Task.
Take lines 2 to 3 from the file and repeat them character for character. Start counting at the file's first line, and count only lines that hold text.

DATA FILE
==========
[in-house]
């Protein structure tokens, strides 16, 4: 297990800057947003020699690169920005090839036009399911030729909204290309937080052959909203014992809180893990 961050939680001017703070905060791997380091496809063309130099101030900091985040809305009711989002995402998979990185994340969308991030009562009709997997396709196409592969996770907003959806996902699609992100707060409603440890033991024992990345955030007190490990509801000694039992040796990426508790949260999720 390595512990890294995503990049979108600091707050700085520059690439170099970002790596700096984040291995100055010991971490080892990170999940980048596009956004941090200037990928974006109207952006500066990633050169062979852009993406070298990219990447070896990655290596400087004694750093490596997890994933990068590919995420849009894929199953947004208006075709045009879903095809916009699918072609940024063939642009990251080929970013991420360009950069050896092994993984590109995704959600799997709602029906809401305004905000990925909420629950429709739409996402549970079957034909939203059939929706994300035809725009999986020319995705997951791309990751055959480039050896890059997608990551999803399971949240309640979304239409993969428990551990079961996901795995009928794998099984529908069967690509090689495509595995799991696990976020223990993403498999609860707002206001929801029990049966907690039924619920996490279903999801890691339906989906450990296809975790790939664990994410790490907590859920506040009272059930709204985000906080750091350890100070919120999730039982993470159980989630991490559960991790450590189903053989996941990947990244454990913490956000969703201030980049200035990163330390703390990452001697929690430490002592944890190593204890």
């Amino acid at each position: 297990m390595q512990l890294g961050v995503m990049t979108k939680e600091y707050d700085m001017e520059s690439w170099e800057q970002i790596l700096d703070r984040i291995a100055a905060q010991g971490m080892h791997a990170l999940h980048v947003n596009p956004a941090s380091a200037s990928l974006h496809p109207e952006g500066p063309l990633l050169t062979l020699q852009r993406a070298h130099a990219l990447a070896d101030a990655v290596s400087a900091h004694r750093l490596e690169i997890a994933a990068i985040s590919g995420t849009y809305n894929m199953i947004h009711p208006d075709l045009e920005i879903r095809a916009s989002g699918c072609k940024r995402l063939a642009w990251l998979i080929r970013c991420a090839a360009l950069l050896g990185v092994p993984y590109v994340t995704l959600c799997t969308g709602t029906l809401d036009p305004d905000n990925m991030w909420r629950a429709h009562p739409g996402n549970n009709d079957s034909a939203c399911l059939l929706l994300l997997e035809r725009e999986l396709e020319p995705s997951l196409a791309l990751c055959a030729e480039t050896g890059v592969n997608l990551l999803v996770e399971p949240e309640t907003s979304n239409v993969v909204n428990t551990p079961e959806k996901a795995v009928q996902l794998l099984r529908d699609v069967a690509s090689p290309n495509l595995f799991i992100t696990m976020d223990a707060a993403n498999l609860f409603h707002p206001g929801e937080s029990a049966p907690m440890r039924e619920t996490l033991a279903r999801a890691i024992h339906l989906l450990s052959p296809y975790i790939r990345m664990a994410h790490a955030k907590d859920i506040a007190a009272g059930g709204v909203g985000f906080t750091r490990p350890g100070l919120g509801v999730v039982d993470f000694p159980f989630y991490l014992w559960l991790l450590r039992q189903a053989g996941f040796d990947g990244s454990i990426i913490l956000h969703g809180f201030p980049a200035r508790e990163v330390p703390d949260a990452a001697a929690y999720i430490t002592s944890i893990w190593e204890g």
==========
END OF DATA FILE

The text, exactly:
């Protein structure tokens, strides 16, 4: 297990800057947003020699690169920005090839036009399911030729909204290309937080052959909203014992809180893990 961050939680001017703070905060791997380091496809063309130099101030900091985040809305009711989002995402998979990185994340969308991030009562009709997997396709196409592969996770907003959806996902699609992100707060409603440890033991024992990345955030007190490990509801000694039992040796990426508790949260999720 390595512990890294995503990049979108600091707050700085520059690439170099970002790596700096984040291995100055010991971490080892990170999940980048596009956004941090200037990928974006109207952006500066990633050169062979852009993406070298990219990447070896990655290596400087004694750093490596997890994933990068590919995420849009894929199953947004208006075709045009879903095809916009699918072609940024063939642009990251080929970013991420360009950069050896092994993984590109995704959600799997709602029906809401305004905000990925909420629950429709739409996402549970079957034909939203059939929706994300035809725009999986020319995705997951791309990751055959480039050896890059997608990551999803399971949240309640979304239409993969428990551990079961996901795995009928794998099984529908069967690509090689495509595995799991696990976020223990993403498999609860707002206001929801029990049966907690039924619920996490279903999801890691339906989906450990296809975790790939664990994410790490907590859920506040009272059930709204985000906080750091350890100070919120999730039982993470159980989630991490559960991790450590189903053989996941990947990244454990913490956000969703201030980049200035990163330390703390990452001697929690430490002592944890190593204890």
């Amino acid at each position: 297990m390595q512990l890294g961050v995503m990049t979108k939680e600091y707050d700085m001017e520059s690439w170099e800057q970002i790596l700096d703070r984040i291995a100055a905060q010991g971490m080892h791997a990170l999940h980048v947003n596009p956004a941090s380091a200037s990928l974006h496809p109207e952006g500066p063309l990633l050169t062979l020699q852009r993406a070298h130099a990219l990447a070896d101030a990655v290596s400087a900091h004694r750093l490596e690169i997890a994933a990068i985040s590919g995420t849009y809305n894929m199953i947004h009711p208006d075709l045009e920005i879903r095809a916009s989002g699918c072609k940024r995402l063939a642009w990251l998979i080929r970013c991420a090839a360009l950069l050896g990185v092994p993984y590109v994340t995704l959600c799997t969308g709602t029906l809401d036009p305004d905000n990925m991030w909420r629950a429709h009562p739409g996402n549970n009709d079957s034909a939203c399911l059939l929706l994300l997997e035809r725009e999986l396709e020319p995705s997951l196409a791309l990751c055959a030729e480039t050896g890059v592969n997608l990551l999803v996770e399971p949240e309640t907003s979304n239409v993969v909204n428990t551990p079961e959806k996901a795995v009928q996902l794998l099984r529908d699609v069967a690509s090689p290309n495509l595995f799991i992100t696990m976020d223990a707060a993403n498999l609860f409603h707002p206001g929801e937080s029990a049966p907690m440890r039924e619920t996490l033991a279903r999801a890691i024992h339906l989906l450990s052959p296809y975790i790939r990345m664990a994410h790490a955030k907590d859920i506040a007190a009272g059930g709204v909203g985000f906080t750091r490990p350890g100070l919120g509801v999730v039982d993470f000694p159980f989630y991490l014992w559960l991790l450590r039992q189903a053989g996941f040796d990947g990244s454990i990426i913490l956000h969703g809180f201030p980049a200035r508790e990163v330390p703390d949260a990452a001697a929690y999720i430490t002592s944890i893990w190593e204890g």